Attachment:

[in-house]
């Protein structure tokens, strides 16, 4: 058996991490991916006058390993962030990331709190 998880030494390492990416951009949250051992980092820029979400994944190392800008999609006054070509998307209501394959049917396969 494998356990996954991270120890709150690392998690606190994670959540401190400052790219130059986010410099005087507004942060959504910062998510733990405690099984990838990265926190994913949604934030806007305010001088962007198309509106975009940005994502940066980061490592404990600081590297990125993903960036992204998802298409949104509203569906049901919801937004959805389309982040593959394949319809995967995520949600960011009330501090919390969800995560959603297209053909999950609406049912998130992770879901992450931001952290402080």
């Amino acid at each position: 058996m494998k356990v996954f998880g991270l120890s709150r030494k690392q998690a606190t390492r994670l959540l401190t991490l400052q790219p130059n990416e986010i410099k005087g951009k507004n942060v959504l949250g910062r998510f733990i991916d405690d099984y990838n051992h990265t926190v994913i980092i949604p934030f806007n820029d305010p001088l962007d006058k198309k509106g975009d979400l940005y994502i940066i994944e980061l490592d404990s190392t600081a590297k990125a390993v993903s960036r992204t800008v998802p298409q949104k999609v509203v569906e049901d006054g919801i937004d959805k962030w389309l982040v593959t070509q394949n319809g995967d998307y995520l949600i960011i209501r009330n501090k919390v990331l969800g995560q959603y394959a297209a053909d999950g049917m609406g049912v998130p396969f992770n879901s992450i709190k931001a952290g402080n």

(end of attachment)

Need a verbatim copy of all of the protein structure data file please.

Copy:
[in-house]
């Protein structure tokens, strides 16, 4: 058996991490991916006058390993962030990331709190 998880030494390492990416951009949250051992980092820029979400994944190392800008999609006054070509998307209501394959049917396969 494998356990996954991270120890709150690392998690606190994670959540401190400052790219130059986010410099005087507004942060959504910062998510733990405690099984990838990265926190994913949604934030806007305010001088962007198309509106975009940005994502940066980061490592404990600081590297990125993903960036992204998802298409949104509203569906049901919801937004959805389309982040593959394949319809995967995520949600960011009330501090919390969800995560959603297209053909999950609406049912998130992770879901992450931001952290402080």
């Amino acid at each position: 058996m494998k356990v996954f998880g991270l120890s709150r030494k690392q998690a606190t390492r994670l959540l401190t991490l400052q790219p130059n990416e986010i410099k005087g951009k507004n942060v959504l949250g910062r998510f733990i991916d405690d099984y990838n051992h990265t926190v994913i980092i949604p934030f806007n820029d305010p001088l962007d006058k198309k509106g975009d979400l940005y994502i940066i994944e980061l490592d404990s190392t600081a590297k990125a390993v993903s960036r992204t800008v998802p298409q949104k999609v509203v569906e049901d006054g919801i937004d959805k962030w389309l982040v593959t070509q394949n319809g995967d998307y995520l949600i960011i209501r009330n501090k919390v990331l969800g995560q959603y394959a297209a053909d999950g049917m609406g049912v998130p396969f992770n879901s992450i709190k931001a952290g402080n």